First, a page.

60 Minutes of Epic Tasting – Part 1 “1985 Van Winkle Family Reserve Rye”

I got the text towards the afternoon, “I’m in town, can you meet up? I brought a few things you have to try.”

“Absolutely,” I replied. “Good stuff?”

“Does a certain rye from 1985 sound like good stuff?” was the response.

In the 80’s this would have been a person to person call, and the only sound my buddy Adam would have heard on the other end would be that of a plastic phone hitting the floor, then a dragging sound as the coiled cord tugged the phone back across the linoleum.

I just responded, “I’ll bring glencairns.” Dot. Dot. Dot.

Adam only had an hour to spare in his busy schedule, and frankly I was happy just to get to that little bit of hang time. 60 short minutes, which I assumed (correctly), would be filled to the brim with all the most fantastic distilled and aged liquid my heart could flutter over.

We sat down, exchanged pleasantries, etc. while I simultaneously pulled out two clean glencairns without breaking eye contact or interrupting the conversation. As time was short, we wasted none of it, and got right down to the business at hand; drinking epic bourbon…and rye. Specifically rye, actually.

The first pour out was one I was sure to be smitten with, the “1985” Van Winkle Family Reserve Rye. If you recall from past blogs, I’m not a rye guy, but I sure do love/crave the VWFRR. The 2015 edition was my first foray into the world of Van Winkle rye, and I gave it high praise.


But the 1985 was a completely different animal. Made at the request of French client, this is the 100 proof, non-chill filtered juice that is the stuff you dream about. There is some bit of argument about whether this is a 13 year, or a 14 year. Technically all VWFRR up until last year came out of the same tank, and recent releases have been labeled “13 Years Old”, therefore this should be 13 too. But others say, since this was released in 1999, it’s a 14 year. Yet Julian Van Winkle himself says the 1985 was 15 years old. 13, 14, or 15, I find that fascinating. I’d give anything to sit with Julian Van Winkle and discuss the in’s, out’s and majestic magic of his various bottlings, and listen to his words without so much as cutting in with a question. But until that happens, all I can do it stick to profiling the flavors of the bottles I try.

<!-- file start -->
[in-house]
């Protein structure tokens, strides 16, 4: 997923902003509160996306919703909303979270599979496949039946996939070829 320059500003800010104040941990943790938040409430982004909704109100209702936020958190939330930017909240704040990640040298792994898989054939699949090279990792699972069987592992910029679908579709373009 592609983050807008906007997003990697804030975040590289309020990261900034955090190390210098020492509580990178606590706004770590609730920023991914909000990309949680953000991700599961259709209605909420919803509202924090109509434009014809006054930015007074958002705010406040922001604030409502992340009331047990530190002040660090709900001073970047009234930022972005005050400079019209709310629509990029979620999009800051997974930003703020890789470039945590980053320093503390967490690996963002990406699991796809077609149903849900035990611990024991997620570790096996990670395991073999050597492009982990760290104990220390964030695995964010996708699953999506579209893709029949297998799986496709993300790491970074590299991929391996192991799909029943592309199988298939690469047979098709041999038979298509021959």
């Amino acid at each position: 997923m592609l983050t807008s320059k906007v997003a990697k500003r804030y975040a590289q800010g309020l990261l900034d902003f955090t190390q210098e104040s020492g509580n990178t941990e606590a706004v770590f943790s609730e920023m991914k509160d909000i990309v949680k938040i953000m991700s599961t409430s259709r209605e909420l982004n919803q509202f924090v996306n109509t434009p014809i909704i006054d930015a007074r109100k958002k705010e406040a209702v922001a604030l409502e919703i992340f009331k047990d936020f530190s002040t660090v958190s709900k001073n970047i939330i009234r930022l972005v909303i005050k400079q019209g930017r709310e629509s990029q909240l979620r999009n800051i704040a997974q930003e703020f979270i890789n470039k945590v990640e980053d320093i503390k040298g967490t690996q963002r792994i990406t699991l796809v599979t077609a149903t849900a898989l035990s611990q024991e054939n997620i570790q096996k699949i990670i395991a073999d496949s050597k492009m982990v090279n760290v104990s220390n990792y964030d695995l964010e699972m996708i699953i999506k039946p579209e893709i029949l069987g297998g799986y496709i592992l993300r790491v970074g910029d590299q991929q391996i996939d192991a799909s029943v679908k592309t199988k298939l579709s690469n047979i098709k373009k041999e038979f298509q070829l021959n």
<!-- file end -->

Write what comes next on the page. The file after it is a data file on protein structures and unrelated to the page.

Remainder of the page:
Adam had diced his bottle into 4oz Boston rounds, exclaiming that he feared the bottle going stale. He tossed me the little brown bottle and said “Pour it out”. I did. Heavenly aroma filled the immediate vicinity of my nose.

I can only describe the color in the glass as “Bruce Brown Sunset”. It reminded me the final scene of one of my favorite movies, On Any Sunday, (made by Bruce Brown). Steve McQueen, Mert Lawill and Malcolm Smith are blasting their XR 750’s up and down a lonely southern California beach at sunset, and you can only make out their silhouettes in the golden wash as the sun sinks slowly into the Pacific.


“Dear Lord,” I said as I nosed the leggy beast in the glass, “this smells fantastic.” The nose is so creamy and rich. It was the biggest bear hug of vanilla. Mixed into the wash was a component of cinnamon spice, and a faint, sugary fruitiness. The glass was like a miniature confectionary, turning out the loveliest baked sweets. It was really complex, and I sat for a long time deciphering the flavors. I turned to my friend and said, “I can’t get them all, I’m trying but I can’t. There is so much going on here.” He laughed and agreed, ‘Good, right?”

I said, “This is literally liquid luxury.”

The flavor is scrumptious, and classy. Extremely developed, given the moderate proof, but a testament to the maturation. More of the vanilla, mixed with a breath of oak and spice of the classic rye variety. Ah, that oak. A fine, thin layer of cocoa dusted over the top of the pile. There is nothing astringent, pungent or over-alcoholic. But just to remind you of the refined nature of this juice, there is pepper present that keeps the sweets in check. It’s just so composed. This really has more in common with the well-mannered releases of the era; extra smooth, the flavor and proof working together instead of independently. None of the flavor components step on each other, rather they build on each other, like a layered spice cake with butter cream frosting. I commented that there would have been no reason to fill Boston rounds in my house, for the simple reason that this bottle would not have lasted long. The mouthfeel is just so incredible, very syrupy.

The journey from flavor to finish was the whiskey equivalent of the grand symphony build at the end of the Beatles “A Day in the Life”. So much flavor and mouthfeel to enjoy, building, building, building. Then BOOM, that sharp tonal smash on the piano keys delivers a moment of finality, which holds and rings out. In this case the “ring out” is the finish, revealing its purpose with a great, warmhearted burn. Nowhere near the atomic, tear inducing explosion I usually enjoy. It hit all points throughout my entire palate, complimenting and amplifying the lingering flavors, dissipating slowly. The sun sets behind the pacific. The light dies. End of scene.